Research bridging analog to digital divide


Research bridging analog to digital divide

The goal is to allow handheld radios to utilise the LTE networks.

Engineers at the US National Institute of Standards and Technology (NIST) have built a low-cost computer system they claim connects older public safety radios with the latest wireless communications networks, showing how first responders might easily take advantage of broadband technology offering voice, text, instant messages, video and data capabilities.

NIST’s prototype system could help overcome a major barrier to upgrading public safety communications. Many of the 4.6 million US public safety personnel still use traditional analog radios, due to the high cost of switching to digital mobile phones and these systems’ slow incorporation of older ‘push to talk’ features that are both familiar and critical to first responders.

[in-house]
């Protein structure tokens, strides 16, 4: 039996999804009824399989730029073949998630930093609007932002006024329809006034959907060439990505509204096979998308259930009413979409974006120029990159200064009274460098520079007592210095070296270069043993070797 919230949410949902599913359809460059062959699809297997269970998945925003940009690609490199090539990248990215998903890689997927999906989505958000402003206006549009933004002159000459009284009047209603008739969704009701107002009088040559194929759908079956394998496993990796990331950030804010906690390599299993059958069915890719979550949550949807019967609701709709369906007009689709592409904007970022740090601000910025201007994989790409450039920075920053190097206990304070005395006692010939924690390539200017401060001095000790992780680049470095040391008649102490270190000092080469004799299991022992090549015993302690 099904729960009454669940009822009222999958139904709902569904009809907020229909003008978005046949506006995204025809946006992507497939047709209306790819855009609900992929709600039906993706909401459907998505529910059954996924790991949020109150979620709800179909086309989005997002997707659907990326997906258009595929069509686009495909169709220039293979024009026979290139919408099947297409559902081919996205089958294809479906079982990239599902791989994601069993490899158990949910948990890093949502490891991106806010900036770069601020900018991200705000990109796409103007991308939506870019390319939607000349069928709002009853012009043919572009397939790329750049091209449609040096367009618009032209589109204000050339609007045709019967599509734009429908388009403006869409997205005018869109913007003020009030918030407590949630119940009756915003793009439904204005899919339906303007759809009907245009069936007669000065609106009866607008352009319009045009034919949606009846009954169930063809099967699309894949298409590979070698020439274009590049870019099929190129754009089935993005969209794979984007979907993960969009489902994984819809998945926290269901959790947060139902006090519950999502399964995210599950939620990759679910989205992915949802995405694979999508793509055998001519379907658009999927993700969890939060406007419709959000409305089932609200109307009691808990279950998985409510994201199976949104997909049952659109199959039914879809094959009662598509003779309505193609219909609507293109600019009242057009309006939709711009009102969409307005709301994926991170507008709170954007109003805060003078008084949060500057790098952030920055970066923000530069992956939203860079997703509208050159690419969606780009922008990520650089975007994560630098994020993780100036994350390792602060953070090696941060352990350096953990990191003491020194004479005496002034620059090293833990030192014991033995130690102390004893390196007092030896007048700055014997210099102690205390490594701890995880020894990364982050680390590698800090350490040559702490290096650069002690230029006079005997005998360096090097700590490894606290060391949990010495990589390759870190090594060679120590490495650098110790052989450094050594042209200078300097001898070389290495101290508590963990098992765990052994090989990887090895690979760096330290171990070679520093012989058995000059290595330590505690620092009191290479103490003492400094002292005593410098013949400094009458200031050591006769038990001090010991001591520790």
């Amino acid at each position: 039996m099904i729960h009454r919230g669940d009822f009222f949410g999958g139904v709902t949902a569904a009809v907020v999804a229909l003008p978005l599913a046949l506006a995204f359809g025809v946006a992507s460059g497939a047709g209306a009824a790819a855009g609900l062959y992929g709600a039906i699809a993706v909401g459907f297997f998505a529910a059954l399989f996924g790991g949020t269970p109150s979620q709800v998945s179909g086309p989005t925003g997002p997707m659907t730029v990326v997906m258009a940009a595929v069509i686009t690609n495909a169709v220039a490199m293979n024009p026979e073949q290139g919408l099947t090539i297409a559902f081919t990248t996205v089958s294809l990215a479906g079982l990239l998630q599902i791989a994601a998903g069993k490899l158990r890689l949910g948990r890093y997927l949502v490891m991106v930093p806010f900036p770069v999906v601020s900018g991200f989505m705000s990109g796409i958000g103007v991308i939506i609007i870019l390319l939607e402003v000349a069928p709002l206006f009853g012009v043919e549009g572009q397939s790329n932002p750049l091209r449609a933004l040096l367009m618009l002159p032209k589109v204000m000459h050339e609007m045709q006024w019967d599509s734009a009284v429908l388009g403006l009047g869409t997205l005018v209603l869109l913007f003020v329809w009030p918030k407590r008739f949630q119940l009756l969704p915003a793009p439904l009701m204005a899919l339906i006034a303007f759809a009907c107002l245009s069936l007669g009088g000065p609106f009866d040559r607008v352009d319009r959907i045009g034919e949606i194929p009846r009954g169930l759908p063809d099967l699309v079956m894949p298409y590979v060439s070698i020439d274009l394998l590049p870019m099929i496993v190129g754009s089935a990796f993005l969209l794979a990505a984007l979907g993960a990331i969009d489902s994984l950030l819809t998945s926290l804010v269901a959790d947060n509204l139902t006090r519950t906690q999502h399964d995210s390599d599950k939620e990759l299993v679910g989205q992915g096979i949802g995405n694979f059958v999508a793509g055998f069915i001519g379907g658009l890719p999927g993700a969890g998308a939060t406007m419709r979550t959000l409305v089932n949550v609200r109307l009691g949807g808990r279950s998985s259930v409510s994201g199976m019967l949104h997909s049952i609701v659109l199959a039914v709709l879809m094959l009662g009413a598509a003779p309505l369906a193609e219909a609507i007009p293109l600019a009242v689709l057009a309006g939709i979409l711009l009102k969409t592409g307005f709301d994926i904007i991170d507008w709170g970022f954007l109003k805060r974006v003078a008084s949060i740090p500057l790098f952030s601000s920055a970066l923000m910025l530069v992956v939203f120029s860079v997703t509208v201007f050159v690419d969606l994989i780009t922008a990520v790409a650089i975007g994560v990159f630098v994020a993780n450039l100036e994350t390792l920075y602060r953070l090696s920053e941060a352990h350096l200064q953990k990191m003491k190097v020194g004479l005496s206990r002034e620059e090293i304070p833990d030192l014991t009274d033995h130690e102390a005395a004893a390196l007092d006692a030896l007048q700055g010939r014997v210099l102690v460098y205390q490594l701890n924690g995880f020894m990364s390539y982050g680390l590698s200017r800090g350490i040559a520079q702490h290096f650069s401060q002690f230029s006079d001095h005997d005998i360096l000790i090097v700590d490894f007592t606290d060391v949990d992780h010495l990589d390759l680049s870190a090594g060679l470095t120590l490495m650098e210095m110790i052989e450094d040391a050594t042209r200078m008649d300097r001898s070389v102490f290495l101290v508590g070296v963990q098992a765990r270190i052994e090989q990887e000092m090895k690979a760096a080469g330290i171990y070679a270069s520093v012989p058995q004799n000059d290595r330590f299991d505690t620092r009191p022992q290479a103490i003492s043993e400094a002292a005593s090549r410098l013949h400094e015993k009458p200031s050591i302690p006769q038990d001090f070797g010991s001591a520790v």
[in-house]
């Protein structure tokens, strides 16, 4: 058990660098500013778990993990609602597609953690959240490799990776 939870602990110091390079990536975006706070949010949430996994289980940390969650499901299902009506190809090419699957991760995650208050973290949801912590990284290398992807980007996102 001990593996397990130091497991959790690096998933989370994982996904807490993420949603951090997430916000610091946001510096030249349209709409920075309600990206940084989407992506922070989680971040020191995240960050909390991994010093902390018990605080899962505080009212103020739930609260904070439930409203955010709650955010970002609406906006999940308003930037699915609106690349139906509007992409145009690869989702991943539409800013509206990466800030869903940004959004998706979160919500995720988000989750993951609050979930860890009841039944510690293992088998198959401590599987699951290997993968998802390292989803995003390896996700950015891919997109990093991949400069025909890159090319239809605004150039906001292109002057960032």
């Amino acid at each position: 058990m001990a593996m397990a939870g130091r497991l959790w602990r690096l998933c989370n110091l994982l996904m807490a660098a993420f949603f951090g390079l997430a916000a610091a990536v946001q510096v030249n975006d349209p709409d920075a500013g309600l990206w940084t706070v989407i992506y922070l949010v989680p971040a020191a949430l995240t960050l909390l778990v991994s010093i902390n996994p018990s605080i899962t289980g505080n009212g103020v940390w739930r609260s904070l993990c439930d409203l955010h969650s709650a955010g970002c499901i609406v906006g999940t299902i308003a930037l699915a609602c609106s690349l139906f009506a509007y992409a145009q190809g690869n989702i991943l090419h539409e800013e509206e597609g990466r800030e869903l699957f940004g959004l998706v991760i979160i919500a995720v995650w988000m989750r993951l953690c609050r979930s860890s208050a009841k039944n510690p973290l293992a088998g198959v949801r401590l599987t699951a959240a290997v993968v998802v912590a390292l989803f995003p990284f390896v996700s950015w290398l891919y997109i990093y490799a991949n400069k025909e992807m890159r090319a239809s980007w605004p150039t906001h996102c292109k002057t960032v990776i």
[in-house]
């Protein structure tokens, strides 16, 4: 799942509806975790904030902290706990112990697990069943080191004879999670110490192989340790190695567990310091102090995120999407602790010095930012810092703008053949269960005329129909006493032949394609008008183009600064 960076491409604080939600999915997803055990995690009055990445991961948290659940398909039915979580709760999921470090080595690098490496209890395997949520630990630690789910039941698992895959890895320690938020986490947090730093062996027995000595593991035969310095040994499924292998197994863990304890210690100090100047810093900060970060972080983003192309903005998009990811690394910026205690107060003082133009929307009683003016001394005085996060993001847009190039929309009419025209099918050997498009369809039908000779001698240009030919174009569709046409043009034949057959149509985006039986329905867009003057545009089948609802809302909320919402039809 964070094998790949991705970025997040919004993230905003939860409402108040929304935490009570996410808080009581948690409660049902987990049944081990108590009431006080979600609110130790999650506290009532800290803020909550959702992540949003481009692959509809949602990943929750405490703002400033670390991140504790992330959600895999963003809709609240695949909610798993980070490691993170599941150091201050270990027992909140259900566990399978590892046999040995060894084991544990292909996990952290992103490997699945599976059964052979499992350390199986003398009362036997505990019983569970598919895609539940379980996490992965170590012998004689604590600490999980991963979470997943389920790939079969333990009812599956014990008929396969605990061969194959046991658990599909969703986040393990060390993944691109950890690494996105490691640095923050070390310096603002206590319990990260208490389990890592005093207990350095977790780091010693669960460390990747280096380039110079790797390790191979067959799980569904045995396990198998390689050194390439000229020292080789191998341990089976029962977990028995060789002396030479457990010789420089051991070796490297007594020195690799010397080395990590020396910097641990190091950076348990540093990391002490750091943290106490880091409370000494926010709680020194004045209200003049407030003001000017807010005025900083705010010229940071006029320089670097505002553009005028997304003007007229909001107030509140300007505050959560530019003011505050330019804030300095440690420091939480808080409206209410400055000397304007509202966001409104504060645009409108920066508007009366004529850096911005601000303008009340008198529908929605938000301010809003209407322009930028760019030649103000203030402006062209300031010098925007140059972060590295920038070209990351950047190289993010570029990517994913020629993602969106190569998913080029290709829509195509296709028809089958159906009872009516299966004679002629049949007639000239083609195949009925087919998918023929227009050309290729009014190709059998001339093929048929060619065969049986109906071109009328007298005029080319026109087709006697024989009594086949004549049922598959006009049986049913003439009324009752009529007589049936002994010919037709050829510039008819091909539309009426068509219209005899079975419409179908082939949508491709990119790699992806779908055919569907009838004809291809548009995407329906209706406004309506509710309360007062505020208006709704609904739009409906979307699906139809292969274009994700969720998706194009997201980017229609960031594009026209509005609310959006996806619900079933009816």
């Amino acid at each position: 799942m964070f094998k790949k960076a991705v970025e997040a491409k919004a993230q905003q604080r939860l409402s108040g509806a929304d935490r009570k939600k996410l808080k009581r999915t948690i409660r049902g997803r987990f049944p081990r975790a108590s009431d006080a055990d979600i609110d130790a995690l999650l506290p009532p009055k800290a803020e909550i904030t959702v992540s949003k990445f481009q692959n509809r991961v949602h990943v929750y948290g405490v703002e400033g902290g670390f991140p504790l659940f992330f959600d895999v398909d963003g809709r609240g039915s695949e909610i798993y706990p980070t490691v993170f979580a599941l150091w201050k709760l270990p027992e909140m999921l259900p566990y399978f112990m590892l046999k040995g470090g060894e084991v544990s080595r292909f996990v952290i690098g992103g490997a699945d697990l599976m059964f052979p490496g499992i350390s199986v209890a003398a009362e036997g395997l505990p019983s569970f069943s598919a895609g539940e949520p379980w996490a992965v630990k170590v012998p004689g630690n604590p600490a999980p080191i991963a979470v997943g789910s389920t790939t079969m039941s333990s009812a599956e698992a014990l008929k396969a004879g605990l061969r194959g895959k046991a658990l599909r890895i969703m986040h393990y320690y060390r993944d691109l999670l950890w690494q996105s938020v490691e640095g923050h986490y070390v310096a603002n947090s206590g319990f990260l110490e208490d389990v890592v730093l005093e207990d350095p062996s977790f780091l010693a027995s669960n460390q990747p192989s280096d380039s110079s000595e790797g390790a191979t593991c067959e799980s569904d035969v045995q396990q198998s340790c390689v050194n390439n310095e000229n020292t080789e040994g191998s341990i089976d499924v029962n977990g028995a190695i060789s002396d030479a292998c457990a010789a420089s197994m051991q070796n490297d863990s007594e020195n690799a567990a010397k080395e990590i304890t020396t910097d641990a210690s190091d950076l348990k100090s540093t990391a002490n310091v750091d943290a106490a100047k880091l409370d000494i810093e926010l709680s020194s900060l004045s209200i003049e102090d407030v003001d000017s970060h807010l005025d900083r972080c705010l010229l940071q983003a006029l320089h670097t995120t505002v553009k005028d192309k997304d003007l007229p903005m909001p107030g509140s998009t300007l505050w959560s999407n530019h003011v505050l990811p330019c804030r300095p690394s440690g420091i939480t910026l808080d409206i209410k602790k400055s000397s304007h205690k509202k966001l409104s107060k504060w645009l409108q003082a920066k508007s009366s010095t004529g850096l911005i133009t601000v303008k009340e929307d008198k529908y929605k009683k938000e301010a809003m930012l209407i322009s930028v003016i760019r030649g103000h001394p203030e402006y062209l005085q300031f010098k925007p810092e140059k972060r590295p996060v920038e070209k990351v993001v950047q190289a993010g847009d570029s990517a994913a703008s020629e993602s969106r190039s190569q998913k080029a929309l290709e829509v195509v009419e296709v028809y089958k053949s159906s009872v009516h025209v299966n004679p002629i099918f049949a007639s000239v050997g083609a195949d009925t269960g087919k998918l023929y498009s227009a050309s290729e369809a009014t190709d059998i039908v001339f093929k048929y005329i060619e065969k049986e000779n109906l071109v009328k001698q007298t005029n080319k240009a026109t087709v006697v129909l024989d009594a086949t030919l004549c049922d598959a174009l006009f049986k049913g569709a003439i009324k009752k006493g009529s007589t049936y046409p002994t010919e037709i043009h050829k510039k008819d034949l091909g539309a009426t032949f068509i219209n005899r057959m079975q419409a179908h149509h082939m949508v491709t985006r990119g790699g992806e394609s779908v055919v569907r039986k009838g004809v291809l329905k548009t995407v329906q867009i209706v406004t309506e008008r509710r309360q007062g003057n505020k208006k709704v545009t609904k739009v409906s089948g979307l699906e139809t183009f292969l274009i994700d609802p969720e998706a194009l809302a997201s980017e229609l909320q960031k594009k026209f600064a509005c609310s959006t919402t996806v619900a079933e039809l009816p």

The prototype connects analog land mobile radio (LMR) handsets and towers with a long-term evolution (LTE), the most widespread wireless standard, server that handles operations inside a broadband network. The LTE system is known as mission-critical push-to-talk, which refers to essential aspects of public safety radios such as high availability and reliability, speaker identification, emergency calling and clear audio quality.

It uses software instead of hardware to enable flexible frequency selection and interface designs, which interact with the LMR signal interfaces and feeds that data into the next unit. An open-source software environment for managing software radio handles digital signal processing. A user interface for LTE handsets allows LMR radio users to talk to LTE network users like they are both on the same push-to-talk network, with calls initiated from either side.

Goals include robustness, low cost and close conformance to existing and future standards. The physical equipment includes computer hardware that runs all three components, suitable software and an antenna. The computer must have an internet connection to the LTE system. The entire set-up is about the size of a video game console plus a laptop or desktop computer.

The NIST system costs less than existing US industry and government efforts to bridge radio and mobile phone networks. To promote technology transfer, they intend to publicly release all capabilities on an open source basis for use by anyone.

Image credit: ©stock.adobe.com/au/Семен Саливанчук

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